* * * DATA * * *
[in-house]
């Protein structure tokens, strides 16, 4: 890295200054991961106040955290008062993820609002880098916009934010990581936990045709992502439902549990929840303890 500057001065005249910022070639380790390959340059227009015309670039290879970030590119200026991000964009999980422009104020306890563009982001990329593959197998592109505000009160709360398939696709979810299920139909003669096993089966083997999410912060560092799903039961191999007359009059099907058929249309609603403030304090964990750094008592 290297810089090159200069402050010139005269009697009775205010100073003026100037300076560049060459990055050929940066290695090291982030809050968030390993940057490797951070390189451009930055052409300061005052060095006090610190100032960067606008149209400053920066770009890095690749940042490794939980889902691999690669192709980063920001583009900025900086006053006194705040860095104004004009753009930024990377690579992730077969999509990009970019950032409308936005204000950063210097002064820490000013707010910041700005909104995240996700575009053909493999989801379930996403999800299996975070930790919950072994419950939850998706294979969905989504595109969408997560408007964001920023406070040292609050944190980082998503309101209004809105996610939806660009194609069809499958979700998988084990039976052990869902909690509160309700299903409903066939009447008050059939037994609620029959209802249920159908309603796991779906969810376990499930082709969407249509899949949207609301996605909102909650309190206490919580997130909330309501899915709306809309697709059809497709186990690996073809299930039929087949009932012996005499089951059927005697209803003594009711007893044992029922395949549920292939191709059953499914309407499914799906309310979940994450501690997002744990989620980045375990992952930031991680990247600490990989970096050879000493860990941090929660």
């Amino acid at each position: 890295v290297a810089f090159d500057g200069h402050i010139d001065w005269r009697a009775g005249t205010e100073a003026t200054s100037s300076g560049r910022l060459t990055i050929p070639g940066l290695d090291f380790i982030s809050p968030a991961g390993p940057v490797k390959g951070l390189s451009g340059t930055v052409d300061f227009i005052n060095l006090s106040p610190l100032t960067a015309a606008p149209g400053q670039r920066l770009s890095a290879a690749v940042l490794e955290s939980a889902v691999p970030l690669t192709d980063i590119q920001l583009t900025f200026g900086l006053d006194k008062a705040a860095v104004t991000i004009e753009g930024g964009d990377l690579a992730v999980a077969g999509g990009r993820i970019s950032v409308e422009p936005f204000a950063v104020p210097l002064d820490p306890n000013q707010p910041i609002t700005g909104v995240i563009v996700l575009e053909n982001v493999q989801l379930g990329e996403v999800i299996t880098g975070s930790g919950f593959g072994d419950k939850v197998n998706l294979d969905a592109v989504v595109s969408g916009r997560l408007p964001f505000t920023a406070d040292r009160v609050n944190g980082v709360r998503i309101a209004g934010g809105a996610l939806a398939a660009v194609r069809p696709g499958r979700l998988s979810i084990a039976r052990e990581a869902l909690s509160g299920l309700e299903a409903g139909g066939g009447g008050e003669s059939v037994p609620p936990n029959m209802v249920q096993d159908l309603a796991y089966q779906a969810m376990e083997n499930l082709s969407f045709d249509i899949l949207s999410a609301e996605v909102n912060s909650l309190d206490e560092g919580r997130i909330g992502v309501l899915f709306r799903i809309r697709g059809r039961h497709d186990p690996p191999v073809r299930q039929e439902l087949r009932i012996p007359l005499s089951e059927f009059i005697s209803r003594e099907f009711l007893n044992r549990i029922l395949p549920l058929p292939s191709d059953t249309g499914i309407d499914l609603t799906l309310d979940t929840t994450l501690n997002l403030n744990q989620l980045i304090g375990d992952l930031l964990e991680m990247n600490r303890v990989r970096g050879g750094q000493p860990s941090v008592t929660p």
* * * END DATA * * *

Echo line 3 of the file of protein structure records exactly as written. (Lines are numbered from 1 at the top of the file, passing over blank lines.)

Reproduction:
């Amino acid at each position: 890295v290297a810089f090159d500057g200069h402050i010139d001065w005269r009697a009775g005249t205010e100073a003026t200054s100037s300076g560049r910022l060459t990055i050929p070639g940066l290695d090291f380790i982030s809050p968030a991961g390993p940057v490797k390959g951070l390189s451009g340059t930055v052409d300061f227009i005052n060095l006090s106040p610190l100032t960067a015309a606008p149209g400053q670039r920066l770009s890095a290879a690749v940042l490794e955290s939980a889902v691999p970030l690669t192709d980063i590119q920001l583009t900025f200026g900086l006053d006194k008062a705040a860095v104004t991000i004009e753009g930024g964009d990377l690579a992730v999980a077969g999509g990009r993820i970019s950032v409308e422009p936005f204000a950063v104020p210097l002064d820490p306890n000013q707010p910041i609002t700005g909104v995240i563009v996700l575009e053909n982001v493999q989801l379930g990329e996403v999800i299996t880098g975070s930790g919950f593959g072994d419950k939850v197998n998706l294979d969905a592109v989504v595109s969408g916009r997560l408007p964001f505000t920023a406070d040292r009160v609050n944190g980082v709360r998503i309101a209004g934010g809105a996610l939806a398939a660009v194609r069809p696709g499958r979700l998988s979810i084990a039976r052990e990581a869902l909690s509160g299920l309700e299903a409903g139909g066939g009447g008050e003669s059939v037994p609620p936990n029959m209802v249920q096993d159908l309603a796991y089966q779906a969810m376990e083997n499930l082709s969407f045709d249509i899949l949207s999410a609301e996605v909102n912060s909650l309190d206490e560092g919580r997130i909330g992502v309501l899915f709306r799903i809309r697709g059809r039961h497709d186990p690996p191999v073809r299930q039929e439902l087949r009932i012996p007359l005499s089951e059927f009059i005697s209803r003594e099907f009711l007893n044992r549990i029922l395949p549920l058929p292939s191709d059953t249309g499914i309407d499914l609603t799906l309310d979940t929840t994450l501690n997002l403030n744990q989620l980045i304090g375990d992952l930031l964990e991680m990247n600490r303890v990989r970096g050879g750094q000493p860990s941090v008592t929660p």